Memo to hoteliers: stop polluting Tripadvisor with self-serving, self-centered hollow comments. Please.
I know reputation management firms advise hoteliers to respond to x% of TripAdvisor posts, both positive and negative. They point to data that allegedly draws a clear connection between hotel management posts and guests finding that engagement to be positive.
Not me. Not usually.
It’s hard to see anybody connecting with what management usually posts.
The other day I was reading reviews of a resort where many guests angrily complained about the slow, balky WiFi. In just about every case, a hotel functionary posted a comment to the effect that “our WiFi is excellent.” Except – quite obviously – it is not.
What happened there? After reading the management response, probably the initial posters are mad because their quite legitimate concerns are dismissed as wrong. They are depicted as somehow the cause of their own bad WiFi.
But even more to the point: how many prospective guests such as myself read the hotel response, have come to believe it false, and conclude that this hotel just is out of touch with the reality of its operational failings and also has no clue how irritating their comments are to many, many readers. Guests are not to blame for operational failures.
Another TripAdvisor plague: hotels that copy and paste the same boilerplate after just about every guest review and, inevitably, it is mindless swill. “Greetings from the shady side of the island where the surf is gentle and so are the breezes. Thank you for your comment. I have referred it to our operational team.”
One time that comment is ignorable. When it is on every page, many times, it’s logorrhea, just verbal diarrhea smearing the page.
Another favorite (not) line from hoteliers, typically in response to blisteringly negative reviews: “We hope you will give us another chance with a return visit so we will have the opportunity to make a better impression.”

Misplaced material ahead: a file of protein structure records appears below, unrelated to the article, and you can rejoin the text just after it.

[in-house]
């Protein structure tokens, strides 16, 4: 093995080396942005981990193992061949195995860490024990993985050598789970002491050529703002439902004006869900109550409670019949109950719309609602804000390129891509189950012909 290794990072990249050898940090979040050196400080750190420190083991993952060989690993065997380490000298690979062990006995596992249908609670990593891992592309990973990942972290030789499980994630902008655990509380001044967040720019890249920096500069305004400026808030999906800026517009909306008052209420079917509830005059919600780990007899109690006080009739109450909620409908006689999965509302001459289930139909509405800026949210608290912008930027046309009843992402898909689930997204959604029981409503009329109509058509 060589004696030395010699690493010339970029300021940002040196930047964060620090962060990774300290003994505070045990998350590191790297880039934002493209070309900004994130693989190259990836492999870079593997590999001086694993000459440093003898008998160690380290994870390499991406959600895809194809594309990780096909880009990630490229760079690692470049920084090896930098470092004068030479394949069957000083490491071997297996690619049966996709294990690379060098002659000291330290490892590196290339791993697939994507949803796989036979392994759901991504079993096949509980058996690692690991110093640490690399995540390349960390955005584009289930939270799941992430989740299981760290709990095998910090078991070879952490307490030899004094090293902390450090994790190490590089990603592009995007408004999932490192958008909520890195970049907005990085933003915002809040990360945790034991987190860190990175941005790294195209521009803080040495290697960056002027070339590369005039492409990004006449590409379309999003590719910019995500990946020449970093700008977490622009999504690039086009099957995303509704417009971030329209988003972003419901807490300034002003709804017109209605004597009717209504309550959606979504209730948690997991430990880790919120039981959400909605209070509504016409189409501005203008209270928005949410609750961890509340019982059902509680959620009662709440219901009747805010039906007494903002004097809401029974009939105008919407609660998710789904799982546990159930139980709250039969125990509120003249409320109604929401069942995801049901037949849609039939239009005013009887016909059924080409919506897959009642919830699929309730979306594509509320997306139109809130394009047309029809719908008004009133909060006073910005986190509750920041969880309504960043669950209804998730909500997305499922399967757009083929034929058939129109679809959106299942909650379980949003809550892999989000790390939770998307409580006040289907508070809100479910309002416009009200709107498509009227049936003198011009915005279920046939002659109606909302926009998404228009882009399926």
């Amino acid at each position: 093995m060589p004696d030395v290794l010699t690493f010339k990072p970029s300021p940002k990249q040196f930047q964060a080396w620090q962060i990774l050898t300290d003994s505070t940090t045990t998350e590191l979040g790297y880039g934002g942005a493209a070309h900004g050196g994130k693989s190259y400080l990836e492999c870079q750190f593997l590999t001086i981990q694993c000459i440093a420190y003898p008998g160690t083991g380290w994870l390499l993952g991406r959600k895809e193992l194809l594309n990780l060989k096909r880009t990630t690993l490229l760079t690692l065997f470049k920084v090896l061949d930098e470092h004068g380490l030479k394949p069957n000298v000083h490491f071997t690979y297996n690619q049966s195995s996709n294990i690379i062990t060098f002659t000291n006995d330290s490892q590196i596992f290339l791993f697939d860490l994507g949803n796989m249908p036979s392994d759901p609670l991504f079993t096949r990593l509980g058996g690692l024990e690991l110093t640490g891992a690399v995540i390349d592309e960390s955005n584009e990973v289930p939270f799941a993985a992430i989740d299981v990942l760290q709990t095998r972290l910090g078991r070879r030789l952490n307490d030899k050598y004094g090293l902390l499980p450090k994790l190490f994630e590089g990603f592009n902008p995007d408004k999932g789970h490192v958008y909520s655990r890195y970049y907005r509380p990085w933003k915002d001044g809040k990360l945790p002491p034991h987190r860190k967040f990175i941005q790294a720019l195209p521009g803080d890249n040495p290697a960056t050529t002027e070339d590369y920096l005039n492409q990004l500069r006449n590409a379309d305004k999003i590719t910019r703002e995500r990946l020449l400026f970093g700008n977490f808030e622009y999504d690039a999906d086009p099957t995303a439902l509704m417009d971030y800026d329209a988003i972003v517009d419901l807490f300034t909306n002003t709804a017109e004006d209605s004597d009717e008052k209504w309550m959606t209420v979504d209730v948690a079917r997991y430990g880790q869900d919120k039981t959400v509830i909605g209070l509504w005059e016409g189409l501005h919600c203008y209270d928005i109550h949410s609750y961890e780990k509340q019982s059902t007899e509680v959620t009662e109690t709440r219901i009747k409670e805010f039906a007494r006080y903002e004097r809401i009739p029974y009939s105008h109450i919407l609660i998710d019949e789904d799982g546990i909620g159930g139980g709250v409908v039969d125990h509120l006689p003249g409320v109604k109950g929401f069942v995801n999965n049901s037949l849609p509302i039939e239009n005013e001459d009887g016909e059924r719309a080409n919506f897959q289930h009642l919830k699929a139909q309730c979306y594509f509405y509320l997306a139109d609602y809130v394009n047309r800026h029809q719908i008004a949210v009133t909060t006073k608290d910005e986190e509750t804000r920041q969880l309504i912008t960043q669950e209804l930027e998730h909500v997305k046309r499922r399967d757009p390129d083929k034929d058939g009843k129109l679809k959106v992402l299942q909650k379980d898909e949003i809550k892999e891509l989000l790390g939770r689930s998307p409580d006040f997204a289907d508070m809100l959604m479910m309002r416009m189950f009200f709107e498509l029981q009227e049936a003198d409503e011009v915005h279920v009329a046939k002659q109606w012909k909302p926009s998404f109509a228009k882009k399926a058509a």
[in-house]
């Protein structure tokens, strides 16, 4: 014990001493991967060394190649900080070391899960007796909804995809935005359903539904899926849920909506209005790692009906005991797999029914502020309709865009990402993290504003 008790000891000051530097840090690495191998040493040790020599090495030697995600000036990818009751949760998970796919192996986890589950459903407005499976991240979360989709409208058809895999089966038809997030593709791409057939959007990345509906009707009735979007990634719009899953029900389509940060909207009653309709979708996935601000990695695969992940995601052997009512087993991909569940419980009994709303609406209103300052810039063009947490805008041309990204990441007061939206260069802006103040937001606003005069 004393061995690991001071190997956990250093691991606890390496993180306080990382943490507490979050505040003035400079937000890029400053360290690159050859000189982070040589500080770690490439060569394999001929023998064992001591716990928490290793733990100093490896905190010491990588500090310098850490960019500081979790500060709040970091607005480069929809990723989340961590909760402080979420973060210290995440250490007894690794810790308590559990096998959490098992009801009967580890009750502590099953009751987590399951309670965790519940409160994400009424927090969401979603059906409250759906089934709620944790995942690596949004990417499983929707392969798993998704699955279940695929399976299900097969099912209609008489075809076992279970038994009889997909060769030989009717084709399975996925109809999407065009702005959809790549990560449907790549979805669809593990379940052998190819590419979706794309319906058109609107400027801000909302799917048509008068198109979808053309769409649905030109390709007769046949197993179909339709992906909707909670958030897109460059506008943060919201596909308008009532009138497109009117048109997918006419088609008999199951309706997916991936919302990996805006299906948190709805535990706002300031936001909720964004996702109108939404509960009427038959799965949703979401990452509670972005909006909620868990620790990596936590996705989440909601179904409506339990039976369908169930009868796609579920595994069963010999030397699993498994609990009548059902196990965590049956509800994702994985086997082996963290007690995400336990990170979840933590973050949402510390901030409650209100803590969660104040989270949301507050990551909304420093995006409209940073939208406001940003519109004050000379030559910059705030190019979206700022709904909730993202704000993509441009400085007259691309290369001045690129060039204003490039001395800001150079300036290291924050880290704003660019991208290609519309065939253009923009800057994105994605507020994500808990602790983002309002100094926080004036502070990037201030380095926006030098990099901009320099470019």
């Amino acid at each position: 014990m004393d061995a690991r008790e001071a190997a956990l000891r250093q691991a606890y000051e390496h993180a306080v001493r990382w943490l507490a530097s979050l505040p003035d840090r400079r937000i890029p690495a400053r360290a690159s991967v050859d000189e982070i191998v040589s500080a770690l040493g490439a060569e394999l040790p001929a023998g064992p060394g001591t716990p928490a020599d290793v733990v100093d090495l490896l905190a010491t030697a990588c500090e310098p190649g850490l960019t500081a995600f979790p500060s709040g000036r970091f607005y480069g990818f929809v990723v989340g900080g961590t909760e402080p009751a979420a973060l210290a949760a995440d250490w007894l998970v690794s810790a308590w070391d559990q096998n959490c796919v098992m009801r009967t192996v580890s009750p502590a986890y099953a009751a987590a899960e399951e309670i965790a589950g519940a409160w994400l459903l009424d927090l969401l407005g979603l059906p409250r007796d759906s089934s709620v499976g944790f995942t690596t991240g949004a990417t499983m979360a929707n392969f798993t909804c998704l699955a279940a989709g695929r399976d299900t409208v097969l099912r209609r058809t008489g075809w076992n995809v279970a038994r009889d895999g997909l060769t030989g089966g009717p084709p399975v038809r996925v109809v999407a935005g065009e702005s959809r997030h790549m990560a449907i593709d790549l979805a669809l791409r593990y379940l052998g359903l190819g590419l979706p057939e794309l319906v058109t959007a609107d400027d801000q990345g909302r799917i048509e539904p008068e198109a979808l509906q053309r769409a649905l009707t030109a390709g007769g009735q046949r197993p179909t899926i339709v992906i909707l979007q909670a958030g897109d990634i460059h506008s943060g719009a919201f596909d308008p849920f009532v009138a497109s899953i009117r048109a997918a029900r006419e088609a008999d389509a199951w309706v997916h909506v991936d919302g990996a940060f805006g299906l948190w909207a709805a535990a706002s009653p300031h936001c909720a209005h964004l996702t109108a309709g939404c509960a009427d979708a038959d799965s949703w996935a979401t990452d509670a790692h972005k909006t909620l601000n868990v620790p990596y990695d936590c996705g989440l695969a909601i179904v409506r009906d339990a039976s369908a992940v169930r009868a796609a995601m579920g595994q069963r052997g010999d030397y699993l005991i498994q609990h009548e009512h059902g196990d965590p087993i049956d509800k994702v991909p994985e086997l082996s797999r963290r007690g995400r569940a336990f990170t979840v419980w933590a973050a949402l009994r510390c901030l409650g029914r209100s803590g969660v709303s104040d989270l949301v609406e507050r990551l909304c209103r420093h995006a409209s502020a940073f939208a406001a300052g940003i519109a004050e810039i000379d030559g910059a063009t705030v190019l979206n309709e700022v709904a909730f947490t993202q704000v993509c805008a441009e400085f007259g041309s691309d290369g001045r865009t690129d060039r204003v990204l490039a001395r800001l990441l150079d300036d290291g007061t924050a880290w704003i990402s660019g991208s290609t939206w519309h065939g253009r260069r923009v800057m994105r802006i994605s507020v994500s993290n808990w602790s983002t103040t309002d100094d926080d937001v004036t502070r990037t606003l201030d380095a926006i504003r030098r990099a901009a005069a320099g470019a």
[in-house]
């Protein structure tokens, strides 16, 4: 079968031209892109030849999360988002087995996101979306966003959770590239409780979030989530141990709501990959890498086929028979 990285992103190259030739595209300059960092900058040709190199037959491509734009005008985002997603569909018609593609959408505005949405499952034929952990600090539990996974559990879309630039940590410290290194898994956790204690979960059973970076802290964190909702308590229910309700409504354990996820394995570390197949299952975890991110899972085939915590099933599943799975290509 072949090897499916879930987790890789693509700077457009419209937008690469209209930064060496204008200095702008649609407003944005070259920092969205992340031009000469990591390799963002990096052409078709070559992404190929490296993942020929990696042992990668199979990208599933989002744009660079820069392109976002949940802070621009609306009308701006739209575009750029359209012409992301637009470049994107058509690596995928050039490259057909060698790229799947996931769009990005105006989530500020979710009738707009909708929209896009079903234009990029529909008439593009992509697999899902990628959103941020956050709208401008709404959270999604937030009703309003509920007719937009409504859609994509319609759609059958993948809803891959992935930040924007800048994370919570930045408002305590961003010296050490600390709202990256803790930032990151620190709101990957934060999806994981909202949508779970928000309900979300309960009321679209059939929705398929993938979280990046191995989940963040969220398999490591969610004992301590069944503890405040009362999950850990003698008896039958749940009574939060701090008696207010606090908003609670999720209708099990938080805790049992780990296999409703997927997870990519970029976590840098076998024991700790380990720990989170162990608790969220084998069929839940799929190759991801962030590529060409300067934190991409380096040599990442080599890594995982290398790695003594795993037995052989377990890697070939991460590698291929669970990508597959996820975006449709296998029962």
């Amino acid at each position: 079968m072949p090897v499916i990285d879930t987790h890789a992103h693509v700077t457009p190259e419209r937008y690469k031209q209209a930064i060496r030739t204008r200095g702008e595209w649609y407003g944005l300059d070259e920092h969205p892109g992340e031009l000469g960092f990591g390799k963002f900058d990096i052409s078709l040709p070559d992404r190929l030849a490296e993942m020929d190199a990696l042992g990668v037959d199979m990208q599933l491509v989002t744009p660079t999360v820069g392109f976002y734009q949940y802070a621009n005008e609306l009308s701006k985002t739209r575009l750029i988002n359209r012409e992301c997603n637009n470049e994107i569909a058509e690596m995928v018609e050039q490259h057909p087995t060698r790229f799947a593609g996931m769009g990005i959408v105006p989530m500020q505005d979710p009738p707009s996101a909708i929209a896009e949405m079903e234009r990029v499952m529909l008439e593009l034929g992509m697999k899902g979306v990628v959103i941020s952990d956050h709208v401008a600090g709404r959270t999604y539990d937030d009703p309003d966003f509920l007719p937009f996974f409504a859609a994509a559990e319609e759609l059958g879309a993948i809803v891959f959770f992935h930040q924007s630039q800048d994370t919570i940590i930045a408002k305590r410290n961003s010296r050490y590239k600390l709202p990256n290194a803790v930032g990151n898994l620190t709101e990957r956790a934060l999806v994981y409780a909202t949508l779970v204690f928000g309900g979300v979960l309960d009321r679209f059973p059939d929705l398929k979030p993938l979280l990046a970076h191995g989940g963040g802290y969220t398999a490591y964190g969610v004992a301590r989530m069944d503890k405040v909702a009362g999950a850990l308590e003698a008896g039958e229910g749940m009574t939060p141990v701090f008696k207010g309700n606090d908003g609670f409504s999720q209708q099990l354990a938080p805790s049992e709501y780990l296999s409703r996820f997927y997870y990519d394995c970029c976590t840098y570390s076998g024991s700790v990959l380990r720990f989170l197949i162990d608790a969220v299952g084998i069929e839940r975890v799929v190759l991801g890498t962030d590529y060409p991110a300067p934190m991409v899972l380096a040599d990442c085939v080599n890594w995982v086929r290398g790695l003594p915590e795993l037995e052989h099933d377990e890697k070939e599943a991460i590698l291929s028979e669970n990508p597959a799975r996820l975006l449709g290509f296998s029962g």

In this case, that is in response to a long review that complained – loudly – about inadequate housekeeping, worn room finishings, mediocre food and more. That guest is not coming back and neither will TripAdvisor readers if the best the hotel can do is sigh and beg for another chance.
Mind you, I am all for a hotel using TripAdvisor as an adjunct to its customer service channels. Personally I am a lot more likely to post on Twitter, even TripAdvisor, than I am to air a complaint with hotel management. So, maybe, if the hotelier is swift and committed he/she can turn around a moment of my unhappiness that had been ventilated on a social channel.
But when the hotel clutters TripAdvisor with repetitious, pointless points – well, just stop it unless your underhanded goal is to drive readers off the site because you have concluded that those who read the many negative reviews just wouldn’t book. So better for you to have no readers at all.
Could a hotel do TripAdvisor right? Absolutely and a very few do. These are hoteliers who see the complaints as an opportunity to win back that irate customer – and also to show other guests and prospects that this is a hotel that genuinely cares. Be authentic, be real, be honest.
If many guests complain about the WiFi, guess what, the WiFi is a problem. Fix it. Don’t litter TripAdvisor with non-sequiturs. Just get the problem fixed.
I see some hotels really doing that. In reading a Phoenix hotel’s TripAdvisor page I noticed a couple reviewers complained that the well known restaurant was no longer as great as it had been. Then I noticed a comment from the GM where he acknowledged that and added that a new team was coming on board imminently, precisely to address those issues.
It’s also rare to see such honesty and energy.
Words of advice to hoteliers: Stop lying on TripAdvisor. Stop ignoring your hotel’s obvious failings. And really, please, stop polluting the pages with word after word of nonsensical posturing. That is no way to boost engagement, in fact it accomplishes the exact opposite: It drives guests and prospects away.